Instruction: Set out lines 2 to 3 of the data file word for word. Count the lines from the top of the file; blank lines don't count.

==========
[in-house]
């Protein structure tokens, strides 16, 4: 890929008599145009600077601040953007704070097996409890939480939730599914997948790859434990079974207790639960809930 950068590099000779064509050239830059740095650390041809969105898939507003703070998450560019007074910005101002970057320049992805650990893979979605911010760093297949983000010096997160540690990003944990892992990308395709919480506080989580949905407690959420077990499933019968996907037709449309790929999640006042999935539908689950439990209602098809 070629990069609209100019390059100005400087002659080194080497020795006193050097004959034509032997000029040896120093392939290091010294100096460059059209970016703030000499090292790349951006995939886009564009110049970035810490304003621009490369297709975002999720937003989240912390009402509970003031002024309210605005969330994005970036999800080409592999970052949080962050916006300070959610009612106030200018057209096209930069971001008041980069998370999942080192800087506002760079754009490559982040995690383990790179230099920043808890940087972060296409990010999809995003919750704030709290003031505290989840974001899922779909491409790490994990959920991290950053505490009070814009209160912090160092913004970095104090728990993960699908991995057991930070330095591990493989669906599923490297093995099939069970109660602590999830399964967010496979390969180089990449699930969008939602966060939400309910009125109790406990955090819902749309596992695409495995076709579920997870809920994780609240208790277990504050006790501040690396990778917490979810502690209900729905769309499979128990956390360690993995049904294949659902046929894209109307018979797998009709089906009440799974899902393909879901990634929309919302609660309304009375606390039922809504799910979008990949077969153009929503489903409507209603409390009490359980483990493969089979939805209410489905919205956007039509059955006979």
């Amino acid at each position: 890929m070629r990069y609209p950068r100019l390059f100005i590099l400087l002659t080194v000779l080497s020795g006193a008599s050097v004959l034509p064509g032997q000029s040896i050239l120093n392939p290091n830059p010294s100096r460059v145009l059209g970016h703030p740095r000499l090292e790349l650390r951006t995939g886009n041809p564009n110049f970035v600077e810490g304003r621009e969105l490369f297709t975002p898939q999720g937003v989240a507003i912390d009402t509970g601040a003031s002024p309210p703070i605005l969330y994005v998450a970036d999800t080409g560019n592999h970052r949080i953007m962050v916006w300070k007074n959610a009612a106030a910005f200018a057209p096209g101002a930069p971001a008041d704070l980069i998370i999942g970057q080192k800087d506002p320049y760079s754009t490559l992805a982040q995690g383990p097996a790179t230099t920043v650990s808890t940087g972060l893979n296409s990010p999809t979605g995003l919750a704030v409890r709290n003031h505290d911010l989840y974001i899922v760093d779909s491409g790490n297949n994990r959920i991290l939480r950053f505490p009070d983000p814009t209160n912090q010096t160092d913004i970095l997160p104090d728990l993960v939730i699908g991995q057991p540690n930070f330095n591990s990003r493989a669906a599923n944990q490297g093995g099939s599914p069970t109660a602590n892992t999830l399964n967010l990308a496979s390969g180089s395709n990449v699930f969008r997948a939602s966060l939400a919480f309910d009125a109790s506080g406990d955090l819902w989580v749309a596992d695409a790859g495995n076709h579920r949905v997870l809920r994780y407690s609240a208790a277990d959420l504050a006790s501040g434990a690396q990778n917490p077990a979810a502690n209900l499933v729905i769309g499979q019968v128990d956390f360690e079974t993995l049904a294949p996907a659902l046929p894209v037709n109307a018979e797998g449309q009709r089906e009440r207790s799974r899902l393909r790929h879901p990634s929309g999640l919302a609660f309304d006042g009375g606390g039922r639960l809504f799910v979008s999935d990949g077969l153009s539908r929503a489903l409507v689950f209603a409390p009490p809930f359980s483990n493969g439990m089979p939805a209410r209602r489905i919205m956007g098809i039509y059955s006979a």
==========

């Protein structure tokens, strides 16, 4: 890929008599145009600077601040953007704070097996409890939480939730599914997948790859434990079974207790639960809930 950068590099000779064509050239830059740095650390041809969105898939507003703070998450560019007074910005101002970057320049992805650990893979979605911010760093297949983000010096997160540690990003944990892992990308395709919480506080989580949905407690959420077990499933019968996907037709449309790929999640006042999935539908689950439990209602098809 070629990069609209100019390059100005400087002659080194080497020795006193050097004959034509032997000029040896120093392939290091010294100096460059059209970016703030000499090292790349951006995939886009564009110049970035810490304003621009490369297709975002999720937003989240912390009402509970003031002024309210605005969330994005970036999800080409592999970052949080962050916006300070959610009612106030200018057209096209930069971001008041980069998370999942080192800087506002760079754009490559982040995690383990790179230099920043808890940087972060296409990010999809995003919750704030709290003031505290989840974001899922779909491409790490994990959920991290950053505490009070814009209160912090160092913004970095104090728990993960699908991995057991930070330095591990493989669906599923490297093995099939069970109660602590999830399964967010496979390969180089990449699930969008939602966060939400309910009125109790406990955090819902749309596992695409495995076709579920997870809920994780609240208790277990504050006790501040690396990778917490979810502690209900729905769309499979128990956390360690993995049904294949659902046929894209109307018979797998009709089906009440799974899902393909879901990634929309919302609660309304009375606390039922809504799910979008990949077969153009929503489903409507209603409390009490359980483990493969089979939805209410489905919205956007039509059955006979």
């Amino acid at each position: 890929m070629r990069y609209p950068r100019l390059f100005i590099l400087l002659t080194v000779l080497s020795g006193a008599s050097v004959l034509p064509g032997q000029s040896i050239l120093n392939p290091n830059p010294s100096r460059v145009l059209g970016h703030p740095r000499l090292e790349l650390r951006t995939g886009n041809p564009n110049f970035v600077e810490g304003r621009e969105l490369f297709t975002p898939q999720g937003v989240a507003i912390d009402t509970g601040a003031s002024p309210p703070i605005l969330y994005v998450a970036d999800t080409g560019n592999h970052r949080i953007m962050v916006w300070k007074n959610a009612a106030a910005f200018a057209p096209g101002a930069p971001a008041d704070l980069i998370i999942g970057q080192k800087d506002p320049y760079s754009t490559l992805a982040q995690g383990p097996a790179t230099t920043v650990s808890t940087g972060l893979n296409s990010p999809t979605g995003l919750a704030v409890r709290n003031h505290d911010l989840y974001i899922v760093d779909s491409g790490n297949n994990r959920i991290l939480r950053f505490p009070d983000p814009t209160n912090q010096t160092d913004i970095l997160p104090d728990l993960v939730i699908g991995q057991p540690n930070f330095n591990s990003r493989a669906a599923n944990q490297g093995g099939s599914p069970t109660a602590n892992t999830l399964n967010l990308a496979s390969g180089s395709n990449v699930f969008r997948a939602s966060l939400a919480f309910d009125a109790s506080g406990d955090l819902w989580v749309a596992d695409a790859g495995n076709h579920r949905v997870l809920r994780y407690s609240a208790a277990d959420l504050a006790s501040g434990a690396q990778n917490p077990a979810a502690n209900l499933v729905i769309g499979q019968v128990d956390f360690e079974t993995l049904a294949p996907a659902l046929p894209v037709n109307a018979e797998g449309q009709r089906e009440r207790s799974r899902l393909r790929h879901p990634s929309g999640l919302a609660f309304d006042g009375g606390g039922r639960l809504f799910v979008s999935d990949g077969l153009s539908r929503a489903l409507v689950f209603a409390p009490p809930f359980s483990n493969g439990m089979p939805a209410r209602r489905i919205m956007g098809i039509y059955s006979a």